In science, the obvious role of imagination is in the context of discovery. Unimaginative scientists don¼ĀĀt produce radically new ideas. But even in science imagination plays a role in justification too. Experiment and calculation cannot do all its work. When mathematical models are used to test a conjecture, choosing an appropriate model may itself involve imagining how things would go if the conjecture were true. Mathematicians typically justify their fundamental axioms, in particular those of set theory, by informal appeals to the imagination.
Sometimes the only honest response to a question is ¼ĀĀI don¼ĀĀt know.¼ĀÊ In recognizing that, one may rely just as much on imagination, because one needs it to determine that several competing hypotheses are equally compatible with one¼ĀĀs evidence.
The lesson is not that all intellectual inquiry deals in fictions. That is just to fall back on the crude stereotype of the imagination, from which it needs reclaiming. A better lesson is that imagination is not only about fiction: it is integral to our painful progress in separating fiction from fact. Although fiction is a playful use of imagination, not all uses of imagination are playful. Like a cat¼ĀĀs play with a mouse, fiction may both emerge as a by-product of un-playful uses and hone one¼ĀĀs skills for them.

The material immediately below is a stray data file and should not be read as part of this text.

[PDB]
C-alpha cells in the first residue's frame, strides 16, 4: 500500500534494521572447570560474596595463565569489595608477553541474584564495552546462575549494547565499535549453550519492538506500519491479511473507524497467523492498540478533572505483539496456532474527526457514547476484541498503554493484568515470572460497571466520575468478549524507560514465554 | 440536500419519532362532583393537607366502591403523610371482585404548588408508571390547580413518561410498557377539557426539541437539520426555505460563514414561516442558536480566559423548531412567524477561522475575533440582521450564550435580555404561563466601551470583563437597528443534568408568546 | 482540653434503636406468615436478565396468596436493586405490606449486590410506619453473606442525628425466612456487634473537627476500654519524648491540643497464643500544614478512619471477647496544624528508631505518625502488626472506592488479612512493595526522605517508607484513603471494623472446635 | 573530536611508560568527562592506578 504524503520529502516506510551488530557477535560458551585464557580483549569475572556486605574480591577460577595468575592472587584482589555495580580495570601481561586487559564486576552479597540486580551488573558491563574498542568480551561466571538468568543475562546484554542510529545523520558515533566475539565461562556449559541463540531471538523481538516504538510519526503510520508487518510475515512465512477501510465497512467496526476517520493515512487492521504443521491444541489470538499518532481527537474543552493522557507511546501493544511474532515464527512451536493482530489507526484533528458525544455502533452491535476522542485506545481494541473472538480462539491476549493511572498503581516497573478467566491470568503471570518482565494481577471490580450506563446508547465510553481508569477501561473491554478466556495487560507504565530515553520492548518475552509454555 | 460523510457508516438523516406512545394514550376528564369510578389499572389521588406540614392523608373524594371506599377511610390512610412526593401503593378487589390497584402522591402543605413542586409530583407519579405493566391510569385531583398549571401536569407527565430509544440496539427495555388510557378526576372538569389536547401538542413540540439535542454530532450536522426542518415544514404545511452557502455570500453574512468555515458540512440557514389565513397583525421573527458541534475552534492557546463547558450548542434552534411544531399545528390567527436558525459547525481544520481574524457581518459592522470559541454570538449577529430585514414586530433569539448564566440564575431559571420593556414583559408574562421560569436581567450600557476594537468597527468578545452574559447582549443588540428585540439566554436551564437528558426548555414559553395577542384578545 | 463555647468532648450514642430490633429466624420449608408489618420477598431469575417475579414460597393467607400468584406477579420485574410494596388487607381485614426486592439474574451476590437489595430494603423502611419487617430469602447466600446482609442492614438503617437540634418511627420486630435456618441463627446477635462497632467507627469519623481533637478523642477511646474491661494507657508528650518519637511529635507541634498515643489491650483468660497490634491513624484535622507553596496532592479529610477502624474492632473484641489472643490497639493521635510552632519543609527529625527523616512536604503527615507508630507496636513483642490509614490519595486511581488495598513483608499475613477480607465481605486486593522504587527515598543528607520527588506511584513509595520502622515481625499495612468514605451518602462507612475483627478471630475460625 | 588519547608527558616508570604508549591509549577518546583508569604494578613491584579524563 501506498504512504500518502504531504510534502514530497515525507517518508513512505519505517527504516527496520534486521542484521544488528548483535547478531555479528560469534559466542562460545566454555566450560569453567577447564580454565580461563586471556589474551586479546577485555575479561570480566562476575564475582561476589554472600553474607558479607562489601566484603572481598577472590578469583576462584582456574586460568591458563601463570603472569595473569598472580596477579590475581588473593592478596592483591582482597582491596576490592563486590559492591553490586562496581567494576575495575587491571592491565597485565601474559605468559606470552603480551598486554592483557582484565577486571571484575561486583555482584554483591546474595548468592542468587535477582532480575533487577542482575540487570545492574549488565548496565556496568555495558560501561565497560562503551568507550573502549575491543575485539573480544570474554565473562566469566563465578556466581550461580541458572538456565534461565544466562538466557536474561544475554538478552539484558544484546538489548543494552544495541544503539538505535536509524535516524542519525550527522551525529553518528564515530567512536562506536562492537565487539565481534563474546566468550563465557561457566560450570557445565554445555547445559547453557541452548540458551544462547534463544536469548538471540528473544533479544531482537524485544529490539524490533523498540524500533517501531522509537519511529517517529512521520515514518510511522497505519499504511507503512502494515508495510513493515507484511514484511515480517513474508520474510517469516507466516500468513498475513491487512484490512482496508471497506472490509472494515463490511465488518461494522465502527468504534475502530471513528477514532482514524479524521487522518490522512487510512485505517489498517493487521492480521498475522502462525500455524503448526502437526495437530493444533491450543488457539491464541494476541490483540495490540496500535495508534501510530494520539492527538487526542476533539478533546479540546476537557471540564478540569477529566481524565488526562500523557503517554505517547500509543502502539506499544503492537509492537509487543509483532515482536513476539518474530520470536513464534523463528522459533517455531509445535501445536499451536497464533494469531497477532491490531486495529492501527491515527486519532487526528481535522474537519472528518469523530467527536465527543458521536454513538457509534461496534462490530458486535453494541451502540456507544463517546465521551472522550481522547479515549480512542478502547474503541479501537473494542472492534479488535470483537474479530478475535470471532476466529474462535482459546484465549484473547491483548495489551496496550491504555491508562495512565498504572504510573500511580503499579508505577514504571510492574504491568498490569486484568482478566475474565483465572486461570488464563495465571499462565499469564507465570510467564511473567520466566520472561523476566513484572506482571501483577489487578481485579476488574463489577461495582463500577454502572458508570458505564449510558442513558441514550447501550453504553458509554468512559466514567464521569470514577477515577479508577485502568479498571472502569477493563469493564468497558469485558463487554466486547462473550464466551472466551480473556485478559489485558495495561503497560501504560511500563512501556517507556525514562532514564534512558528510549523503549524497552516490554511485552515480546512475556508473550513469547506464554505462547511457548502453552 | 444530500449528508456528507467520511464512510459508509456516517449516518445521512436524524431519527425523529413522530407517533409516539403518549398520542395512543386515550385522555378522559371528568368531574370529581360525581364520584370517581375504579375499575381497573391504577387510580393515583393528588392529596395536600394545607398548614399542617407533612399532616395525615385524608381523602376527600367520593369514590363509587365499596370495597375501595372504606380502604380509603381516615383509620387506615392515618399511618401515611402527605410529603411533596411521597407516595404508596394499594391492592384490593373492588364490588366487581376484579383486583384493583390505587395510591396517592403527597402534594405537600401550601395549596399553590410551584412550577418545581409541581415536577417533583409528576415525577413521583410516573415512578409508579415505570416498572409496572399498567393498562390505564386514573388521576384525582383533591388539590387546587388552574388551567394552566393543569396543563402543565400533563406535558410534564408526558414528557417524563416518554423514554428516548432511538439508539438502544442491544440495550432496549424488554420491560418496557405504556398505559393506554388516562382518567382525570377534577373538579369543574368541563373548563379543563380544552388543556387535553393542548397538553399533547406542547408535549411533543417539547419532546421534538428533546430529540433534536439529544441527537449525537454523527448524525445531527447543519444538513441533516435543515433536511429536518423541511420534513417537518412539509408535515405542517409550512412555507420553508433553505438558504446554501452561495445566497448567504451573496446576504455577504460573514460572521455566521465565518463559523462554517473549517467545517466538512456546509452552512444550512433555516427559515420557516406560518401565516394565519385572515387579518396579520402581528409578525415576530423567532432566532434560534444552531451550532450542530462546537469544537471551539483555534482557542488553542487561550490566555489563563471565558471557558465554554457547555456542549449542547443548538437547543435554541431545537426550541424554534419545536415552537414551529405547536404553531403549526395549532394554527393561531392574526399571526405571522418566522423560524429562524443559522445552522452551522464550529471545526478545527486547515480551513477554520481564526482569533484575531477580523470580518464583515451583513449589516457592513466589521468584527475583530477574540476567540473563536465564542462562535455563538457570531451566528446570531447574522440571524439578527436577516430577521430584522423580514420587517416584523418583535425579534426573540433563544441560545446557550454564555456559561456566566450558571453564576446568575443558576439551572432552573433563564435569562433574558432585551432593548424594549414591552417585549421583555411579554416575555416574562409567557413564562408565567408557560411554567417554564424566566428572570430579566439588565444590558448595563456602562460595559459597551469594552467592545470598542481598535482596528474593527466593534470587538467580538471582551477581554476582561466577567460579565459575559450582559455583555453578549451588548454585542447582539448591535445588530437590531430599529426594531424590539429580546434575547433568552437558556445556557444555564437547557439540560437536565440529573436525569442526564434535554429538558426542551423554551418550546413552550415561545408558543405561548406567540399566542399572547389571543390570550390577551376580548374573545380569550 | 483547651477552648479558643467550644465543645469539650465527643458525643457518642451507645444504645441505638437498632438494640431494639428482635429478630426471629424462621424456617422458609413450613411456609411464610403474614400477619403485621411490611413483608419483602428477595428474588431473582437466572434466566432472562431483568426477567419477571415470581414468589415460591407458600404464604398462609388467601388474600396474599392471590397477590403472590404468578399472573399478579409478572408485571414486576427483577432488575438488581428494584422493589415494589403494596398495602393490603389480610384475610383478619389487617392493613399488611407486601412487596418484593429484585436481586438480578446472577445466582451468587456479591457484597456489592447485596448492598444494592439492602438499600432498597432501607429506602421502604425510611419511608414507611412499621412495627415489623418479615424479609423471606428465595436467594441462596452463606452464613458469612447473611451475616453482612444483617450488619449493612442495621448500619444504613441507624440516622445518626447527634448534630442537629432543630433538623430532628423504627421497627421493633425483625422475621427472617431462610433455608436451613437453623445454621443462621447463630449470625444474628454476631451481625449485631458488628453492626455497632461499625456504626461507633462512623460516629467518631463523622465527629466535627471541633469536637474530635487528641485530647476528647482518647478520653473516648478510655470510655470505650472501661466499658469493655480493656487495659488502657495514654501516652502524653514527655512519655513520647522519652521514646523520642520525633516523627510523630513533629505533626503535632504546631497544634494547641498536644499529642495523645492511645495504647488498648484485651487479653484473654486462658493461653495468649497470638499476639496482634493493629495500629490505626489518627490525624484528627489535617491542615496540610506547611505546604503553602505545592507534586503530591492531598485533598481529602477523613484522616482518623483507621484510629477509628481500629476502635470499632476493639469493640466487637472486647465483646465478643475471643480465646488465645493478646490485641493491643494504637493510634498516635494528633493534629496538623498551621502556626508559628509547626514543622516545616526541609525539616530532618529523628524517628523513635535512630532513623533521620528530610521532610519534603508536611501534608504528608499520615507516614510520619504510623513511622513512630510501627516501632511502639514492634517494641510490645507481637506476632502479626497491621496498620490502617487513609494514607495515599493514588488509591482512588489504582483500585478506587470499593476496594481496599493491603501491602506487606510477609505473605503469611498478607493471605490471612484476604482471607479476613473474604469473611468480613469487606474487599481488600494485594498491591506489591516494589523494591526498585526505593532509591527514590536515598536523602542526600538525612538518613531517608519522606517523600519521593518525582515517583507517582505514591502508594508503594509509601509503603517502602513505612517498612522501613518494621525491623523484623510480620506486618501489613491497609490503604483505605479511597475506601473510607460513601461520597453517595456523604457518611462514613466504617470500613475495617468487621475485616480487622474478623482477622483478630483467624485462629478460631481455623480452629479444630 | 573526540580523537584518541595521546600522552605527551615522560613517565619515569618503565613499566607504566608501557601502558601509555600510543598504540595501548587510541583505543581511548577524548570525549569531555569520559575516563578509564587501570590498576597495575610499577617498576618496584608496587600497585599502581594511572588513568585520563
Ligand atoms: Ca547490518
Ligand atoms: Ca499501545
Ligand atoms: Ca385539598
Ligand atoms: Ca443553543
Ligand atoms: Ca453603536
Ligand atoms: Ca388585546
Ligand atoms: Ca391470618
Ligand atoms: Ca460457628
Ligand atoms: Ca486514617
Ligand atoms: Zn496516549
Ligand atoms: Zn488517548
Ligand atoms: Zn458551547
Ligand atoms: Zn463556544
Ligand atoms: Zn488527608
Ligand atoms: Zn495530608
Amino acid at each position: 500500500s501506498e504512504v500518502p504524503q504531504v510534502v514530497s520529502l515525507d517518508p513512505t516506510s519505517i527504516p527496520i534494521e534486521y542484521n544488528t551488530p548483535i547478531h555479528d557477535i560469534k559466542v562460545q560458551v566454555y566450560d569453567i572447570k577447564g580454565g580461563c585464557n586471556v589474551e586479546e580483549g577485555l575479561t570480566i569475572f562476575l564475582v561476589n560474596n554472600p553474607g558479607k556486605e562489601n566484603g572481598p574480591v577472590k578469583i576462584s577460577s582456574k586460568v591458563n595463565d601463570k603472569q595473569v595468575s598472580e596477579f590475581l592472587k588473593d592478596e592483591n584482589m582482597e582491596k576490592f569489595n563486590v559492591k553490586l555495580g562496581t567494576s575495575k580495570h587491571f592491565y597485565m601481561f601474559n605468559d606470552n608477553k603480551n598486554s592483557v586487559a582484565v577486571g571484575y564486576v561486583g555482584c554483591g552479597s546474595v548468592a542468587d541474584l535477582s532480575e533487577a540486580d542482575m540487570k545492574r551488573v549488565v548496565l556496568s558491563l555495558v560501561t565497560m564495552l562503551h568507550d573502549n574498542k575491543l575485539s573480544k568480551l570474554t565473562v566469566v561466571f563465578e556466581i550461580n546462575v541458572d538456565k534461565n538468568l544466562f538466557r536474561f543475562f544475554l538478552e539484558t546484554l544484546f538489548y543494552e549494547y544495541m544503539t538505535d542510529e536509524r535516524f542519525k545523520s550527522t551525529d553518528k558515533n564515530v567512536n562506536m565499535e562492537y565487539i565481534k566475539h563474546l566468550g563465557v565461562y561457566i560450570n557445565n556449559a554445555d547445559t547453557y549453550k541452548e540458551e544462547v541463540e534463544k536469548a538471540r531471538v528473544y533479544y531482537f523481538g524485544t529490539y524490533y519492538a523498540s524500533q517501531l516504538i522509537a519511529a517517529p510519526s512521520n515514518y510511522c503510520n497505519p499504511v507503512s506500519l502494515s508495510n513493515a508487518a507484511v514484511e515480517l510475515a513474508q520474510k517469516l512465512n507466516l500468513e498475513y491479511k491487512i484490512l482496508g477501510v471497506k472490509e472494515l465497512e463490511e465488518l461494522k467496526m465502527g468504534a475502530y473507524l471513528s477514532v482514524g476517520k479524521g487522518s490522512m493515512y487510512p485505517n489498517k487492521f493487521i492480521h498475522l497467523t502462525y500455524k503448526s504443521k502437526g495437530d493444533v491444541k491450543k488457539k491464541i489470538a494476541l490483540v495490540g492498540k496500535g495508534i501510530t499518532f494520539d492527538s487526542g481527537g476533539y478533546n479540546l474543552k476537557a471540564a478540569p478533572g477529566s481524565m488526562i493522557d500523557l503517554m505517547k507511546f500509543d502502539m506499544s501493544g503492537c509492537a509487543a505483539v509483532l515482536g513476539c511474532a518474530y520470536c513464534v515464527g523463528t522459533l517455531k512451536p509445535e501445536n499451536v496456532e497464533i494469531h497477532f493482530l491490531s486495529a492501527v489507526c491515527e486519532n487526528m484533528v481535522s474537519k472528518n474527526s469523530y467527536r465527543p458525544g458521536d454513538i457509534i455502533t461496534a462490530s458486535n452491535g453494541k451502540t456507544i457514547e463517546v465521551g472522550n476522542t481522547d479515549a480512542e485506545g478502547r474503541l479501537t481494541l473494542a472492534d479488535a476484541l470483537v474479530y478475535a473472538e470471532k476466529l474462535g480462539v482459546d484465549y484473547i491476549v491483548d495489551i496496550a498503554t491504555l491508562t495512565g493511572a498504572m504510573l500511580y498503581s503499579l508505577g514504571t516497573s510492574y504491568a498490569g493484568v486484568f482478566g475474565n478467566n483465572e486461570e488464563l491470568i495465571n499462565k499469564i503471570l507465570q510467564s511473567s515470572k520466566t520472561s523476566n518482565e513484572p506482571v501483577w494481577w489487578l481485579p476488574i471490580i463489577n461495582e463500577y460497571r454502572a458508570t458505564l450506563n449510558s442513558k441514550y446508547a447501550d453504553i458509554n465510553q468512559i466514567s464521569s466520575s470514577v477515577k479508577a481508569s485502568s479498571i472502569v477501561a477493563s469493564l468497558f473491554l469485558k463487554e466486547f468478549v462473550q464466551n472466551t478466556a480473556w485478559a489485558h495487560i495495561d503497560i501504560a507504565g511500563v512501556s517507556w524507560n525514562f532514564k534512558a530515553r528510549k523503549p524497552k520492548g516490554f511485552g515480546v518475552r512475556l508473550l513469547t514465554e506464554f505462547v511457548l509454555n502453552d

Critics of contemporary philosophy sometimes complain that in using thought experiments it loses touch with reality. They complain less about Galileo and Einstein¼ĀĀs thought experiments, and those of earlier philosophers. Plato explored the nature of morality by asking how you would behave if you possessed the ring of Gyges, which makes the wearer invisible. Today, if someone claims that science is by nature a human activity, we can refute them by imaginatively appreciating the possibility of extra-terrestrial scientists. Once imagining is recognized as a normal means of learning, contemporary philosophers¼ĀĀ use of such techniques can be seen as just extraordinarily systematic and persistent applications of our ordinary cognitive apparatus. Much remains to be understood about how imagination works as a means to knowledge ¼Āö but if it didn¼ĀĀt work, we wouldn¼ĀĀt be around now to ask the question.
Timothy Williamson is the Wykeham Professor of Logic at Oxford University, a Fellow of the British Academy and a Foreign Honorary Member of the American Academy of Arts and Sciences. He has been a visiting professor at M.I.T. and Princeton. His books include ¼ĀĀVagueness¼ĀÊ (1994), ¼ĀĀKnowledge and its Limits¼ĀÊ (2000) and ¼ĀĀThe Philosophy of Philosophy¼ĀÊ (2007).